A successful Solihull businessman apparently ran into the path of an articulated lorry weeks after telling a colleague he wanted to kill himself because of pressures at work, an inquest was told.
James Byrne, aged 50, a managing director at the Kier construction group, was killed instantly on March 21 on the A14 in Northamptonshire.
An open verdict was recorded by the Northamptonshire Coroner Anne Pember yesterday after Mr Byrne's wife Mary said she was "100 per cent" certain he would never take his own life.
Patricia Brown, a colleague of Mr Byrne, told the Northampton inquest the "strong, capable man" she worked with had complained of being under increasing pressure at work.
"His self esteem was suffering and he was no longer as confident as he had been," she said.
She added that the father-of-two had tried to take an overdose of pills in a supermarket car park and had twice told her: "I may even just stop the car and walk into traffic, but it needs courage to kill yourself and I do not have that courage."
At another time, the inquest heard, Mr Byrne told her: "I just feel stressed, as though I am having a breakdown."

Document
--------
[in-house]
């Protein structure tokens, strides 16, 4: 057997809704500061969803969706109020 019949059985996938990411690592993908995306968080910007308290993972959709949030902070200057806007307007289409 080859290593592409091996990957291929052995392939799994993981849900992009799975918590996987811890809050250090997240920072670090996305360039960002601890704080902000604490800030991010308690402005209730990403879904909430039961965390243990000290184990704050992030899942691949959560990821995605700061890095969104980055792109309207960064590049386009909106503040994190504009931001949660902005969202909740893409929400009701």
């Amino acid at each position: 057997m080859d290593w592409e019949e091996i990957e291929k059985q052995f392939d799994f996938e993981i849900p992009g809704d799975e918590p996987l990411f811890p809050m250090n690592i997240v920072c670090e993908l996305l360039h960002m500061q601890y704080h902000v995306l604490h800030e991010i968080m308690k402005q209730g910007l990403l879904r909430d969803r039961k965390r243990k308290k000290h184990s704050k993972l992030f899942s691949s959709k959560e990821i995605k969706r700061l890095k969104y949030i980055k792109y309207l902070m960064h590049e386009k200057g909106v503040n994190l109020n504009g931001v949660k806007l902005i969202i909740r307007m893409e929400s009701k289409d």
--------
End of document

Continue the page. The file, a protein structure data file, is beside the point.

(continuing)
Witnesses to the crash on the eastbound dual carriageway near Kelmarsh described Mr Byrne parking his blue Mercedes in a layby and leaving his driverside door open before moving into the path of a Scania HGV driven by trucker Michael Marshall.
Mr Marshall told the hearing at Northampton General Hospital: "He ran out in front of my lorry. He looked at me the whole time, right up until the lorry hit him."
Passing motorist Ivan Cobb added: "He was looking at the approaching traffic, it was almost as though he was timing his run out to be struck by the HGV."
But Mrs Byrne told the hearing her husband had never mentioned a wish to end his life, and "thrived on the challenge" of his career which began as a quantity surveyor.
"He had everything to live for," she said. "He would not do that."
Recording the open verdict, the coroner said: "James Byrne had everything to live for.
"I am not satisfied beyond reasonable doubt that James Byrne wished to end his life. On the other hand, having heard the evidence, I cannot presume that the death was accidental."
Kier has an annual turnover of £1.62 billion and has been behind some of Birmingham city centre's major construction projects. They the £39 million Number One Colmore Square building, the £9 million interchange place near the Old Contemptibles pub, and the £4 million refurbishment of the College of Law.